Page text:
Shroud and Hexproof are both crucial MTG mechanics when it comes to countering or otherwise protecting yourself from the spells or abilities the opponent controls. What hexproof means is rather straightforward, but what shroud means is a bit less transparent.
Read on below, discover the difference between the shroud and hexproof abilities!
Hexproof vs Shroud
Both Hexproof and Shroud are considered as a powerful and versatile static ability. Incidentally, they both prevent your card from any possible targeted ability an opponent tries to throw your way.
But, what exactly is it then that differs between these two diverse and powerful MTG mechanics, you may ask?
One of these abilities grants its controller full protection from any spells or abilities in the game, while the other will only affect a spell or ability employed by the enemy.
Continue on, as we further break down the answer in the following sections.
What is Hexproof?
Cards with the keyword ability “Hexproof” in their type line or description are protected fully from the spells and abilities controlled by opponents.
In other words, your Hexproof card, be it land, creature, enchantment, or otherwise, can’t be the target of any spell or ability(other than ones that you control).
If another player launches a lightning bolt at your creature, the spell goes to the graveyard and your creature remains untouched. Further, if you cast a booster spell onto your own creature, Hexproof won’t interfere.
What Does a Card With Hexproof Look Like?
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The colorless Artifact Equipment Swiftfoot Boots is a great example of a standard but classic Hexproof card. The card costs two mana to cast, and one mana to enact the triggered ability “Hexproof and Haste.”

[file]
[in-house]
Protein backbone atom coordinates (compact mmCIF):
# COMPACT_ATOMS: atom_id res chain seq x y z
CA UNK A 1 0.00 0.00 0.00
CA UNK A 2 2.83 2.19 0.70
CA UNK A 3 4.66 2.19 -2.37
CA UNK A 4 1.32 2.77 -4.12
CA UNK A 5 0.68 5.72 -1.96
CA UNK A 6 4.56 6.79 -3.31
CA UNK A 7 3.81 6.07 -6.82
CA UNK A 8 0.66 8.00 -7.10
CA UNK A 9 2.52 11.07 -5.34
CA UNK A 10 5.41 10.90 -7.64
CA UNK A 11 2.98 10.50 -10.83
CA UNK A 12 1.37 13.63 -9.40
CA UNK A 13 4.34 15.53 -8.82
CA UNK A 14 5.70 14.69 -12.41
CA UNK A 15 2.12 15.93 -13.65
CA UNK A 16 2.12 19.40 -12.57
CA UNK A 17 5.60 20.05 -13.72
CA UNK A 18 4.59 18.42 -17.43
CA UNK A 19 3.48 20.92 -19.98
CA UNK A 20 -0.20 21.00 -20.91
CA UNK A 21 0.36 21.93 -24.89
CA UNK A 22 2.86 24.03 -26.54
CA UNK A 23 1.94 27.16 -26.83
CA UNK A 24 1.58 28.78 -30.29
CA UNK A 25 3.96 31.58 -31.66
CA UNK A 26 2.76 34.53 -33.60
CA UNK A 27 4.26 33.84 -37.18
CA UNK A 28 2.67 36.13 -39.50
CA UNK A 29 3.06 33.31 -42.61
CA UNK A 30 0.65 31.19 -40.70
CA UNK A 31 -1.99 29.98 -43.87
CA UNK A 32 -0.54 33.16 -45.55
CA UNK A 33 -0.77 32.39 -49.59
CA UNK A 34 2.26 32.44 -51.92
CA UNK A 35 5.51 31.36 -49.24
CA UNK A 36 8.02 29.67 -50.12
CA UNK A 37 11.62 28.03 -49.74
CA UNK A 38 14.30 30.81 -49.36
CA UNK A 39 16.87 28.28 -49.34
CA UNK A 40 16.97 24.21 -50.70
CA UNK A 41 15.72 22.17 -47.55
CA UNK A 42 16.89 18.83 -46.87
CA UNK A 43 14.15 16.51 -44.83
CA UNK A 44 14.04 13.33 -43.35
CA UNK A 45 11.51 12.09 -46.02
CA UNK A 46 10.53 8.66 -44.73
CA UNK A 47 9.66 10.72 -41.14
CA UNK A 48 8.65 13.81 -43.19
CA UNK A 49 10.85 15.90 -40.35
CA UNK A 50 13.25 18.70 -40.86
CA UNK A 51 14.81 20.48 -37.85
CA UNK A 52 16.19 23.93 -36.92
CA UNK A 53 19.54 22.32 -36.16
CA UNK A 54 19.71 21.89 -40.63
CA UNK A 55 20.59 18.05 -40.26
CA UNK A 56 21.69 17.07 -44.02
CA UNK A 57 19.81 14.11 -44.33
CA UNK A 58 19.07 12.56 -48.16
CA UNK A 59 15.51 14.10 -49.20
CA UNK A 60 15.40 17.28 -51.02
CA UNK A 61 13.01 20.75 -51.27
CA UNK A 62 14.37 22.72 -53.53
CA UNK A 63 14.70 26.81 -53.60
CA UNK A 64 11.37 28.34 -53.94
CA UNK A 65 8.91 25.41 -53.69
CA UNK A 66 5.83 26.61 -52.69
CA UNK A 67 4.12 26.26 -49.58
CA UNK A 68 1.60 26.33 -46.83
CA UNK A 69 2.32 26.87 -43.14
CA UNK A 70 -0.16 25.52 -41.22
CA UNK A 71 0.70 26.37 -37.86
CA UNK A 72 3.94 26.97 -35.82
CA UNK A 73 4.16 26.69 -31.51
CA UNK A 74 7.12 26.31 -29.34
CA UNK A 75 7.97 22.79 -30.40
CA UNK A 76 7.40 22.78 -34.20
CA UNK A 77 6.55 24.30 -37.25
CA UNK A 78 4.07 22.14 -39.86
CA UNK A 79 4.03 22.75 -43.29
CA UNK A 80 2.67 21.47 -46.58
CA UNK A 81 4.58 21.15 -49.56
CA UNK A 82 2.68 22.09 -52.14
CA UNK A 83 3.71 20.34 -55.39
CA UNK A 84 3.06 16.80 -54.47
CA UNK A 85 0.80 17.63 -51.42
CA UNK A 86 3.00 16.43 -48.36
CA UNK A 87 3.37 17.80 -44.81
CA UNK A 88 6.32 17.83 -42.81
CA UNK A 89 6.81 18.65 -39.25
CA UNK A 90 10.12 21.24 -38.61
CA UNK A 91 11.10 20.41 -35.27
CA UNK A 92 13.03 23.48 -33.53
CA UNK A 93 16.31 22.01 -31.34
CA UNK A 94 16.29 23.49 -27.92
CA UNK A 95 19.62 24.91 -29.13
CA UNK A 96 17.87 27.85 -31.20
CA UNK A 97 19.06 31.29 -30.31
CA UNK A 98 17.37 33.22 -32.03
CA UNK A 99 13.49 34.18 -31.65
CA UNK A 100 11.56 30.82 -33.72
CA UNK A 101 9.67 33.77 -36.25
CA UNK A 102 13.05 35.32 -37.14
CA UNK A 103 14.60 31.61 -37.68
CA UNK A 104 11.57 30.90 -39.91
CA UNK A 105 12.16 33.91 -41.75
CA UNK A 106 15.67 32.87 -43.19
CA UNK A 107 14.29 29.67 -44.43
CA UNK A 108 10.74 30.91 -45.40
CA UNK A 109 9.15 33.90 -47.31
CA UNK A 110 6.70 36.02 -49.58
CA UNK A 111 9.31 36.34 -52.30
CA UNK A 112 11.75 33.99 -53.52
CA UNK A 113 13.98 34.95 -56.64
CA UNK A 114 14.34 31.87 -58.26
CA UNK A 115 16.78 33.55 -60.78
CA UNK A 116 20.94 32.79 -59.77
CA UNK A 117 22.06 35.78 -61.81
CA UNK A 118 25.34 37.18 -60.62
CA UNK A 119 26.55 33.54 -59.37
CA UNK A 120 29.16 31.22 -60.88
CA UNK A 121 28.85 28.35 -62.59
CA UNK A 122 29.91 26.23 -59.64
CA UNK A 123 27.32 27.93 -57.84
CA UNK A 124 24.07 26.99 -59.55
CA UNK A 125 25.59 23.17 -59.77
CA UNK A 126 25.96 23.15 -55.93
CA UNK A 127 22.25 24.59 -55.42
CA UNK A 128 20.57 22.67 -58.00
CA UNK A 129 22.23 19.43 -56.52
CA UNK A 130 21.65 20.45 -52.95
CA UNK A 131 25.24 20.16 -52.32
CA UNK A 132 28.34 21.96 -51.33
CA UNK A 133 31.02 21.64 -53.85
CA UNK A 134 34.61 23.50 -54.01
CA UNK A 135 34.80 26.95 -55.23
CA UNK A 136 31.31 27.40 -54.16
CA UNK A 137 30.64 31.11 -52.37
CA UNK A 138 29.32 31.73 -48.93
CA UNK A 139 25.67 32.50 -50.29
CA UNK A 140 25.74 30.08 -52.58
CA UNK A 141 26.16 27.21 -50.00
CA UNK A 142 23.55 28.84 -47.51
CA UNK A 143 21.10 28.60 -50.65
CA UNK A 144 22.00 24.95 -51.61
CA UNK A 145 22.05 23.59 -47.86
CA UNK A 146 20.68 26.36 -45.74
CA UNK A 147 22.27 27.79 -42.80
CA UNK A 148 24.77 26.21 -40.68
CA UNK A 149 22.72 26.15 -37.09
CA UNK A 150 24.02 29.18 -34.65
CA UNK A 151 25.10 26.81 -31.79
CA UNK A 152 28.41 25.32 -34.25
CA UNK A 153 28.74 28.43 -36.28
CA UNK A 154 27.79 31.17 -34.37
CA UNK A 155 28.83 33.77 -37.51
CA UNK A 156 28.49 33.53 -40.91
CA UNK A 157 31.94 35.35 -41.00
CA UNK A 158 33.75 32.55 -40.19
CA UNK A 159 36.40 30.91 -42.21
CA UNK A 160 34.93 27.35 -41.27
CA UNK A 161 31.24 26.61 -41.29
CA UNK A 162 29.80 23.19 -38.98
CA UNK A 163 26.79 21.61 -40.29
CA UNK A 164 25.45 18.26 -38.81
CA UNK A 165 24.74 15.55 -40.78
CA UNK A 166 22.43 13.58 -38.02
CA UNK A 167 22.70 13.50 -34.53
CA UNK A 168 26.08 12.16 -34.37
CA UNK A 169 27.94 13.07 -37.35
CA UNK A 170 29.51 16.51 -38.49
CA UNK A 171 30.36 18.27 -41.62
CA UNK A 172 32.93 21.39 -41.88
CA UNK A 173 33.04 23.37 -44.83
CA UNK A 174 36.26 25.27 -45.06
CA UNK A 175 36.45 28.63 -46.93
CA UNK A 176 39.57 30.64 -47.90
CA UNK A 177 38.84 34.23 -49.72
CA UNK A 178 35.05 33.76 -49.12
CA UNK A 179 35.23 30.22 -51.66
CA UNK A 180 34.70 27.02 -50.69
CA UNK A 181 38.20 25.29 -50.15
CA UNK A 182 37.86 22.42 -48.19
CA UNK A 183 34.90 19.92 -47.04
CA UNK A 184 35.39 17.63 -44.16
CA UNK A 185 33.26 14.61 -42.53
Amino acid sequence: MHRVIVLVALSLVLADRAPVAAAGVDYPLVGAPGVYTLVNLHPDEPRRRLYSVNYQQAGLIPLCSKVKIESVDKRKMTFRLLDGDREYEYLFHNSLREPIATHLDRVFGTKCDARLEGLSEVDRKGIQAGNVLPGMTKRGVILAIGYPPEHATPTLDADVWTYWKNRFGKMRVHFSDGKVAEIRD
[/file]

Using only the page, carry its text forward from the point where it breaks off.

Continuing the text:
In other words, once you play this one, and pay to attach it to a creature, said creature will instantly gain protection from the abilities, spells, and otherwise attempts at dealt damage from opponents.
What is Shroud?
Cards with the keyword ability “Shroud” printed on their description or type line are protected from spells and abilities, period.
That means your Shroud card isn’t able to be the target of a spell or ability of anyone’s, not even your the ones you control.
So, while your creatures enjoy full protection from all spells and abilities opponents conjure up and target them with, they are also blocked from receiving boosts or the effects of other cards you try casting.
What Does a Card With Shroud Look Like?
Whispersilk CloakCheck Price on Amazon>>
The Whispersilk Cloak is another card that is both classic and standard as far as the Shroud ability goes. As with Swiftfoot Boots, the Hexproof example above, Whispersilk Cloak is also must be equipped to a creature for an additional price.
This Shroud bearing card costs three mana to bring onto the field and includes both Shroud and Unblockable mechanics for the creatures that wear it. You must pay two colorless mana before attaching it to creatures.
A Final Word About Hexproof vs Shroud MTG
Hexproof and shroud are two extremely useful mechanics. As far as protection goes, there aren’t many MTG cards types that are more effective. Both may protect your creatures and permanents, and help avoid taking losses from any spells, mechanics, or trigger-type ability.